Archive for the ‘recruits’ Category

New face of recruitment

Source: CentCom.

19 November 2007
By Cpl. Billy Hall
2nd Marine Division

AL QA’IM, Iraq — Droves of Iraqi men lined the streets of Ubaydi. The awakening call of roosters could be heard over the murmur of a crowd nearing 400. A conglomerate of Marines, soldiers, sailors, interpreters and Iraqi Police readied nearby at the local police station to kickoff a two-day Iraqi Police recruiting drive with the hopes of identifying 75 qualified recruits.

The district Police Transition Team, who advise, train and mentor local police, work hand in hand with the Betio Bastards of Task Force 3rd Battalion, 2nd Marine Regiment, Regimental Combat Team 2, and the Iraqi Police to quell the need for additional local forces in the region.

“We are looking at hiring more policemen to [cover] the eastern part of Al Qa’im, in order to establish a police station north of the Euphrates River,” said Capt. Gerardo D. Gaje Jr., the district Police Transition Team leader.

In addition to providing sufficient security for the event, the elements of the recruiting team conducted a thorough screening of each applicant that included literacy testing, medical evaluations, administrative processing, security questionnaires and a physical fitness test. “For a lot of the (recruiting team), it was their first experience with recruiting,” said Gaje. “If they did recruit, it wasn’t to this extent.”

The Police Transition Team separated the massive crowd into groups and began to systematically arrive at the literacy testing station. Interpreters circled the classroom-like setting to help the staff administer the test designed to gauge reading and writing abilities.

When the applicant successfully passed the test, they moved on to be processed with the Biometrics Automated Toolset system, which is the database used in Iraq that identifies individuals through personal information, fingerprints, photographs from various angles and iris scans. A security questionnaire was also required to ensure they have no ties to criminal activity.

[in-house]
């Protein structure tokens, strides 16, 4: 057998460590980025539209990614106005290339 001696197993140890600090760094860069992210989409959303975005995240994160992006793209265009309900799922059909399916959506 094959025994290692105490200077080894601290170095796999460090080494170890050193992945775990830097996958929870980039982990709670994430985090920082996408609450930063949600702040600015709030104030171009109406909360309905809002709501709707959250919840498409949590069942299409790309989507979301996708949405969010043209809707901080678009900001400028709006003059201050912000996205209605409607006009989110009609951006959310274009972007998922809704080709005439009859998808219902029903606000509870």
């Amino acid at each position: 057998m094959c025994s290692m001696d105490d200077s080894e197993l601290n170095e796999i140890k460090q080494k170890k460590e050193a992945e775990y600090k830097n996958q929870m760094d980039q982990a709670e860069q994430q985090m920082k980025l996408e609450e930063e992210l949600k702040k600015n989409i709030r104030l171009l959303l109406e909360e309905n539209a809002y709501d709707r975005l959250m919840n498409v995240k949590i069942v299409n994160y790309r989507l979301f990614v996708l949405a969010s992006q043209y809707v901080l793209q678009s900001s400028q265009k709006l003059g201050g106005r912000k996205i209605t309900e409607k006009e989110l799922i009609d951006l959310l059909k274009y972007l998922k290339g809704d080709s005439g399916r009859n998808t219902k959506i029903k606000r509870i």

The magnitude of the turnout and the unpredictable environment proved to be a tasking challenge for coalition forces. “A couple of times the power went out, so we had to reconnect our computers,” said Cpl. John Michael Markle, an intelligence analyst with Task Force 3rd Bn., 2nd Marines, who assisted with the BAT system. “Really, the hardest part was the language barrier. We had only one interpreter between three BAT stations.”

Applicants still eligible after the initial stations were then ushered on to a comprehensive medical evaluation. Navy corpsmen took vital signs, height and weight measurements and tested range of motion to determine if they were fit for duty.

“A majority of them that were in the best physical condition were the farmers and fishermen,” said Hospitalman Anthony Eromosece, a Navy corpsman with 3rd Bn., 2nd Marines, and Bronx, N.Y., native. “You can tell they’re hard working men with their bodies intact. I think a lot of (the applicants) should make it.”

The final stage of the screening, overseen by Marines and soldiers, included a physical fitness test that involved pushups, pull-ups, sit-ups and a 100-meter dash. Men, of ages ranging from 18 to their late 40s, took on a competitive mindset to prove their physical prowess. Failure to perform to a specific standard rendered an applicant ineligible for duty.

“There was frustration amongst some of the people that couldn’t pass a test, but that’s expected,” Gaje said. “It’s just the fact that everyone wants a job, and right now, being a policeman is one of the better paying jobs.”

At the conclusion of the recruiting drive, 75 qualified recruits were identified and will attend the Habbaniyah Police Training Center for an 8 to 9-week course before reporting for duty.

At a time when Iraqi Police face considerable challenges, the willingness of the local populace to take on the rigors of the job proves their determination to make a better tomorrow for Iraq.